Commissioner Patricia Horton Models Significance and Service in the City of Chicago
CHICAGO, IL (January 10, 2007) – A trip to Bangladesh several years ago fueled the nationally honored, innovative work of Patricia Horton C’95 in disadvantaged neighborhoods of Chicago.
The trip halfway around the world also led to this North Park alumna’s recent successful bid to become a commissioner of the Metropolitan Water Reclamation District of Chicago, which she admits is not a glamorous job, but which makes sure people have clean water while enhancing the environment.
Horton already was working to strengthen the lives of disadvantaged women in the city, when she traveled to see the work of Muhammad Yunus, who was awarded the 2006 Nobel Peace Prize for his work in developing micro-enterprises.
"That was an awakening to me as a person, as a woman and as a spoiled American," Horton said.
Through micro-enterprises, people – generally women – are given low-interest loans to develop businesses that will lead to self-sufficiency. In honoring Yunus, the Nobel committee said Yunus’ work had "shown that even the poorest of the poor can work to bring about their own development."
Since her trip, Horton has helped thousands of women to achieve self-sufficiency. Her innovative work as an enterprise agent at the Women’s Self-Employment Project helped lead the organization to receive the first Presidential Award for Poverty Alleviation awarded by the White House in 1997. The Project was the largest micro-enterprise program targeting low-income urban women in the country.
Horton is now vice president of the Madison Western Chamber of Commerce and executive director of the West Side Business Group in Chicago, through which she helps nonprofits obtain grants for development and growth in neighborhoods that have been written off by others. She also teaches entrepreneurship at a local college.
Sworn in last month as a commissioner to the Water Reclamation District (see photo, taken at the ceremony picturing Horton with Ken Schaefle, under whom she studied at North Park), Horton will help oversee a budget of $940.7 million – the fifth largest governmental budget in the state – and 2,100 employees. The District collects and treats the wastewater from more than five million people and the industrial equivalent of another 4.5 million people in Cook County each day. The District also operates the Deep Tunnel Project to collect and treat sewer overflows, and provides stormwater management for all of Cook County.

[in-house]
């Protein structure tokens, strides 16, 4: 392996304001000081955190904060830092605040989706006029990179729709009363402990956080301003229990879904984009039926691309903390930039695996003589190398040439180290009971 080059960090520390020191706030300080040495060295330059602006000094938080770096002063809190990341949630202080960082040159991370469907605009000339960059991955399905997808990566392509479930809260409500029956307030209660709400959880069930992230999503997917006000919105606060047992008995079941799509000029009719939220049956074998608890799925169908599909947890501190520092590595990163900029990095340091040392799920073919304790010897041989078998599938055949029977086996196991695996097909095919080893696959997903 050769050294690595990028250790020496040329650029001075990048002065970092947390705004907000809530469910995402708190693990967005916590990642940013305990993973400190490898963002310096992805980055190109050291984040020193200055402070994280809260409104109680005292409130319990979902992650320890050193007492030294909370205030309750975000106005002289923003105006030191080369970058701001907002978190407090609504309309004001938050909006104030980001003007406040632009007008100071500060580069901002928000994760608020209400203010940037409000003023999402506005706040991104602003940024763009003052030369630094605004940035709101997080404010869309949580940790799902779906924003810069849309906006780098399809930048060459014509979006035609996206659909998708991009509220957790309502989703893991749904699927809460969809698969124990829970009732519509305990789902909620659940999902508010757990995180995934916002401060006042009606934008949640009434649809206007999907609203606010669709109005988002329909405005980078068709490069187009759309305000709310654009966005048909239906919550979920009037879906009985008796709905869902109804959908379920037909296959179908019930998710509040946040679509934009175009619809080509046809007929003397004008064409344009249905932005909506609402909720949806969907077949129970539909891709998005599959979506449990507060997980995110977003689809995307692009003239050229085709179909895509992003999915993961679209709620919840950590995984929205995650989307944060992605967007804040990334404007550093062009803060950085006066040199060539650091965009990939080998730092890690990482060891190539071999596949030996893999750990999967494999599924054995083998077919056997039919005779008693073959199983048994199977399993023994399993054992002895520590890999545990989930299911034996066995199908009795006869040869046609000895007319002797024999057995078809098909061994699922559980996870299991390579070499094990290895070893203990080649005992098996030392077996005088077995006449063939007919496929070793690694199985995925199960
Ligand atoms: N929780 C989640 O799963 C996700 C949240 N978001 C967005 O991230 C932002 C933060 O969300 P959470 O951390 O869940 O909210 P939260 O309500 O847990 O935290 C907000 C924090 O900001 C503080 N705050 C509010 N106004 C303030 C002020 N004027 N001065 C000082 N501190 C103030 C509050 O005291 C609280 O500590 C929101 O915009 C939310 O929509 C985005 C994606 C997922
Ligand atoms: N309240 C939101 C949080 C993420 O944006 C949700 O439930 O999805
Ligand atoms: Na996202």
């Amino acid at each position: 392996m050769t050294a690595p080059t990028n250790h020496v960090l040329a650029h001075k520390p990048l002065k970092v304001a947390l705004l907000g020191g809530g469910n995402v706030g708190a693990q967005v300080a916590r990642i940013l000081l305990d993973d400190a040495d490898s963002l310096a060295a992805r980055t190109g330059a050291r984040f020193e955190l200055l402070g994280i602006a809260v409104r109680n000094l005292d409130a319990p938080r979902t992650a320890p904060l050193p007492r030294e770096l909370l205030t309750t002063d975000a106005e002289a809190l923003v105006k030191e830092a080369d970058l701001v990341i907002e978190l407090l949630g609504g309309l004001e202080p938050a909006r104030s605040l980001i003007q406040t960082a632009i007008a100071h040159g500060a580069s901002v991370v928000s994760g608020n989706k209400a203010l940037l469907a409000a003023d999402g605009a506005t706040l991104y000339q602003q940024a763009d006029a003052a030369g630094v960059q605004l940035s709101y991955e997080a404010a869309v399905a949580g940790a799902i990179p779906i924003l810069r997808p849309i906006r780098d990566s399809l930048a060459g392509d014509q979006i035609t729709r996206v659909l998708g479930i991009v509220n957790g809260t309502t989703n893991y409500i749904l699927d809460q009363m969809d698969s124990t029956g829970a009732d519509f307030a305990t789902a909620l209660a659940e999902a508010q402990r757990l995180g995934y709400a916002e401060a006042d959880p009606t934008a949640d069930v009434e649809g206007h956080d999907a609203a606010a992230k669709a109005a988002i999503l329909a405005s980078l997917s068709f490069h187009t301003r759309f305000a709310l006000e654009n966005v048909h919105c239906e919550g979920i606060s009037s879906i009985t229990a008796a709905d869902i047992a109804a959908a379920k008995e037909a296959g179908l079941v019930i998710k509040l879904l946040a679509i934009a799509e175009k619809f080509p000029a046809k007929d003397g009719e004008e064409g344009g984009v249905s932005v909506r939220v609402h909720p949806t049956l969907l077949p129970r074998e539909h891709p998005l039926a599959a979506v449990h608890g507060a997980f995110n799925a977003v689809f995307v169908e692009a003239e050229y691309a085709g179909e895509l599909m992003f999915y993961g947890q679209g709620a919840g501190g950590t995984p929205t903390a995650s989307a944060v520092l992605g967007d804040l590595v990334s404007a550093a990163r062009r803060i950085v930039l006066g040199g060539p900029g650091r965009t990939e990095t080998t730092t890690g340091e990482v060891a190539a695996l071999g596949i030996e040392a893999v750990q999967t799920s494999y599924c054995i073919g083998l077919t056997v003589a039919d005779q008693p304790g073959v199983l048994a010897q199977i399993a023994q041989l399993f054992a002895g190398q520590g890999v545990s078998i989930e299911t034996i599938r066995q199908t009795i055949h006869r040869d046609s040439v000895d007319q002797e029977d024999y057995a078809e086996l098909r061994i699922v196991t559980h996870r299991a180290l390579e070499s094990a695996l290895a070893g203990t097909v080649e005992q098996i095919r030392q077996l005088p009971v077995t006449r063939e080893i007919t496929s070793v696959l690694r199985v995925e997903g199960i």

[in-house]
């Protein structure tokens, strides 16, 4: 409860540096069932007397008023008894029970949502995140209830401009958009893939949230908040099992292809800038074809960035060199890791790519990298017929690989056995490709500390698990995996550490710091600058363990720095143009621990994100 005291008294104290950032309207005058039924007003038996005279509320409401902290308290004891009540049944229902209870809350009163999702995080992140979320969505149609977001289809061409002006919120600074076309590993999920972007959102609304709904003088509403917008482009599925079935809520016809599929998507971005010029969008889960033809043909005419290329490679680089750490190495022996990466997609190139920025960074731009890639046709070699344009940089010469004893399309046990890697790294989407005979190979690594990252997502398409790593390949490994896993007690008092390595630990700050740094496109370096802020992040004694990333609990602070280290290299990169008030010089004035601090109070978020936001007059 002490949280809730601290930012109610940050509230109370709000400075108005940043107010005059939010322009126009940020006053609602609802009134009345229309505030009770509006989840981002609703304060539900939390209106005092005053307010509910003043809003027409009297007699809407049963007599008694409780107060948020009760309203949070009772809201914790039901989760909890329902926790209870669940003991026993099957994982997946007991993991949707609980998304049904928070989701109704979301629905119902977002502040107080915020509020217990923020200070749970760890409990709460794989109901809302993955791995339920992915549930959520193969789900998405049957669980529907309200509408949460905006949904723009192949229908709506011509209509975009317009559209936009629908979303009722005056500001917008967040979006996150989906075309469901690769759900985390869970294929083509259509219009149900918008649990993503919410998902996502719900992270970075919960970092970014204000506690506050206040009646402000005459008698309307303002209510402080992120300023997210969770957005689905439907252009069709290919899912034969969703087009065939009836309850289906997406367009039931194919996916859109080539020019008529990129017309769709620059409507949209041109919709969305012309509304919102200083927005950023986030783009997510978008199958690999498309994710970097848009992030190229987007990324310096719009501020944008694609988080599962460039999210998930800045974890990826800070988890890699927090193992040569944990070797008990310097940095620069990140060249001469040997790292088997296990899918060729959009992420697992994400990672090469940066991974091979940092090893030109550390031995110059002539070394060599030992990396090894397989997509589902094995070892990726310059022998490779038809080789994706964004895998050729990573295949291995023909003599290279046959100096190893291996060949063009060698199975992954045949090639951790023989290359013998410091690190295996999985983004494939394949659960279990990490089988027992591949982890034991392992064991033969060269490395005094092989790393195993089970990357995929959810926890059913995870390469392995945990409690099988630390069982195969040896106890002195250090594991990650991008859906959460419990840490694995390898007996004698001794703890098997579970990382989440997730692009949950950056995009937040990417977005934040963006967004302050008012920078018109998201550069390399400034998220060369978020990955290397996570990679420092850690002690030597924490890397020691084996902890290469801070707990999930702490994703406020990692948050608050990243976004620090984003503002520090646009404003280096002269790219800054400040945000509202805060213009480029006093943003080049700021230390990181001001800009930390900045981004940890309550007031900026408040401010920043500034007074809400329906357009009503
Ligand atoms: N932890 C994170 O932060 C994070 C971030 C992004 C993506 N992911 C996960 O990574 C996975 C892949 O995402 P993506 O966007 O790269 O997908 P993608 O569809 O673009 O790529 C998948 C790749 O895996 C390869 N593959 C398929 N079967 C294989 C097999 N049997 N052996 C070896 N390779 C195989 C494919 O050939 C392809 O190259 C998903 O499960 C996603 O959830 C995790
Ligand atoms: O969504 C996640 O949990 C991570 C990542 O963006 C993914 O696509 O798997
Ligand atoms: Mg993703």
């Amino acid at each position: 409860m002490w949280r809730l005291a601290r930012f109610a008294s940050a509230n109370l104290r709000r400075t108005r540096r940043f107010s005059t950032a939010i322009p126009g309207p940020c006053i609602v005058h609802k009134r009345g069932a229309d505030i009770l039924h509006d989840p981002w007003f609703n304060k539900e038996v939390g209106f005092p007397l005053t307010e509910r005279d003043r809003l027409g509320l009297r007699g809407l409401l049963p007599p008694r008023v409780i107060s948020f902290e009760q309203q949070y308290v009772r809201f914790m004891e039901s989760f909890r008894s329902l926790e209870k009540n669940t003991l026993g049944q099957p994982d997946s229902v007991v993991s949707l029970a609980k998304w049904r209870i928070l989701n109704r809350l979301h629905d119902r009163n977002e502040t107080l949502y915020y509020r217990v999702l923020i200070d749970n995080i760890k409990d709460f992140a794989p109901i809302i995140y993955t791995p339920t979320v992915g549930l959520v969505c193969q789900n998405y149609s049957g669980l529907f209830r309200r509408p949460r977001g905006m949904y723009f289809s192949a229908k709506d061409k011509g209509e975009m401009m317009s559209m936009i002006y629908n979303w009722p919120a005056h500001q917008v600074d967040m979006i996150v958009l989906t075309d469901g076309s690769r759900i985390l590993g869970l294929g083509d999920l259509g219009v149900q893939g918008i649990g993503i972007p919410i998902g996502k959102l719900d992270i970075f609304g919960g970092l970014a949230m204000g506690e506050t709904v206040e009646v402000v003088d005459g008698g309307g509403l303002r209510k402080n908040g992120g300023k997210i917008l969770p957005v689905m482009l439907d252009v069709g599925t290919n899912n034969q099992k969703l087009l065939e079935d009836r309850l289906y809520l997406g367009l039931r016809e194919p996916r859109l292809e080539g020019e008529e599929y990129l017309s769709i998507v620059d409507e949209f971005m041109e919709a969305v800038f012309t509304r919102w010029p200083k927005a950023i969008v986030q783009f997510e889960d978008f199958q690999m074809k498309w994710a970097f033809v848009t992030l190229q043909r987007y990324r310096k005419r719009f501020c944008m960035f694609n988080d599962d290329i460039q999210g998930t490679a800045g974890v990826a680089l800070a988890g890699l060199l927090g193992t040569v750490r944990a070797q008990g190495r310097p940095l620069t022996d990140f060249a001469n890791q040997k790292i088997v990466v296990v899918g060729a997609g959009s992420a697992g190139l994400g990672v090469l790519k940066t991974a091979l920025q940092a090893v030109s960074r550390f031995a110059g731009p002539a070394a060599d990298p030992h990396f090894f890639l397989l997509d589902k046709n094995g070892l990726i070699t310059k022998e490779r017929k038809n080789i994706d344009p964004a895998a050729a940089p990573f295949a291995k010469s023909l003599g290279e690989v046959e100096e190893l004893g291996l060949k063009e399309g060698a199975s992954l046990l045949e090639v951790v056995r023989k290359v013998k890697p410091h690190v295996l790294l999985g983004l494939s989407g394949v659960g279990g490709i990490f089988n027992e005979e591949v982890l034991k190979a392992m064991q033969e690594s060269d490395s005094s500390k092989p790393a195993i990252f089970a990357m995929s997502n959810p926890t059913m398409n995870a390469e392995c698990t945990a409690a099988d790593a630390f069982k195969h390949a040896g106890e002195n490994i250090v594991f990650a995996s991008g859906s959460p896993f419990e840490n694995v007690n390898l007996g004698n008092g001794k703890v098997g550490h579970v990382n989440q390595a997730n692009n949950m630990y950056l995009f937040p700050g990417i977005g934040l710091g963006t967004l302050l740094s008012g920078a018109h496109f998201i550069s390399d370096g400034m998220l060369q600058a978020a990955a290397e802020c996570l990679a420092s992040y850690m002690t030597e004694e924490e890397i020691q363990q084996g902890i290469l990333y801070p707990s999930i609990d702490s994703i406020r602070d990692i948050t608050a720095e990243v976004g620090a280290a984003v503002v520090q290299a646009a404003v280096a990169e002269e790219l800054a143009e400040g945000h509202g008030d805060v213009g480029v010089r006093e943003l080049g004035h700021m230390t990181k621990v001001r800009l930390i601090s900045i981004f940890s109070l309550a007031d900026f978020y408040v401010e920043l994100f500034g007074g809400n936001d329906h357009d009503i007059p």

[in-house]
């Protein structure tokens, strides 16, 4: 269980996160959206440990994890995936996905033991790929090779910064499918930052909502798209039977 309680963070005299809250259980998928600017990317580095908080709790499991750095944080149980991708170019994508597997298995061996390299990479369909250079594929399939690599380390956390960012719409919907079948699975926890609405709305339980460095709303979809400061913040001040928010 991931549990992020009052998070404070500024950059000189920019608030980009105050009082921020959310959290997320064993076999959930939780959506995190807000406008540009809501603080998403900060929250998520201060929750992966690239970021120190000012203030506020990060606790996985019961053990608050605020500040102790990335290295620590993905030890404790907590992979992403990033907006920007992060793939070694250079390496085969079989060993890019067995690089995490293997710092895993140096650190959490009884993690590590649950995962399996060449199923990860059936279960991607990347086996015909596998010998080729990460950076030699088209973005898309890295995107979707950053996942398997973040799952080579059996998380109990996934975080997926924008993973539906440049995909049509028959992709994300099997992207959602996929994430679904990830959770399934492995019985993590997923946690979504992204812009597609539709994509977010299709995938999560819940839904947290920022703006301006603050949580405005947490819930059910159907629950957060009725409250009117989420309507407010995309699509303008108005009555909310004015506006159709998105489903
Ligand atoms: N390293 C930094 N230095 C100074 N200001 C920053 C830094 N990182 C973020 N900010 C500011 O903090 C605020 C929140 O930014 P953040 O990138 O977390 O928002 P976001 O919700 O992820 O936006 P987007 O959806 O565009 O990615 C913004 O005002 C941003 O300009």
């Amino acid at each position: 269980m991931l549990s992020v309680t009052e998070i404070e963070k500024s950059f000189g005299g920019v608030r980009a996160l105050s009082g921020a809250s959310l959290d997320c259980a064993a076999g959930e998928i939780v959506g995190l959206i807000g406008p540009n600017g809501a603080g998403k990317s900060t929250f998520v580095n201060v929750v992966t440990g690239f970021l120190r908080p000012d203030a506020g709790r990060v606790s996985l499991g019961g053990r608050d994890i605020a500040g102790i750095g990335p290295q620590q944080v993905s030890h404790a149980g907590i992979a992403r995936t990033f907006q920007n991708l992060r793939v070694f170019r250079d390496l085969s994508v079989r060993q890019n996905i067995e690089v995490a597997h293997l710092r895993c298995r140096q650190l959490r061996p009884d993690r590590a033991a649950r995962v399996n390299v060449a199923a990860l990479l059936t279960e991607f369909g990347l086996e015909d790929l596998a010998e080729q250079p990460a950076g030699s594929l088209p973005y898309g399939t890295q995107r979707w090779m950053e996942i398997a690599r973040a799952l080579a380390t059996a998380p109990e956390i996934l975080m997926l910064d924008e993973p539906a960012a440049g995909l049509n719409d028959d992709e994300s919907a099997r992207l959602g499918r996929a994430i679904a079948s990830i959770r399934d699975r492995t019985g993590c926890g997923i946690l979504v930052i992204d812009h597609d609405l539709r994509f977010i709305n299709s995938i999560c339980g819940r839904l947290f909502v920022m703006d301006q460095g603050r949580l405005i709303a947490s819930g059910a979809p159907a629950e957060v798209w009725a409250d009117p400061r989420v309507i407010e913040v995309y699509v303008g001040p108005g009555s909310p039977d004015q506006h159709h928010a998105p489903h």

While in Bangladesh, Horton watched people bathe in filthy water, and saw the devastating effects of not having clean water to drink.
"When I came back to the U.S., I wanted people to be aware of the need for clean water," Horton says. "As a commissioner, I can set policy, and I can educate people."
Horton says her own education at North Park has proved invaluable.
"North Park really took care of me," says Horton, who earned a bachelor’s degree in organizational management. She also was the top player on the Viking tennis team.
"When I first started at school, I just wanted to be a missionary," says Horton, who had worked at two churches in Chicago and Portland, Ore. But she realized she also had "a passion for business."
Now she is combining her passion and her faith for the benefit of thousands across the City of Chicago.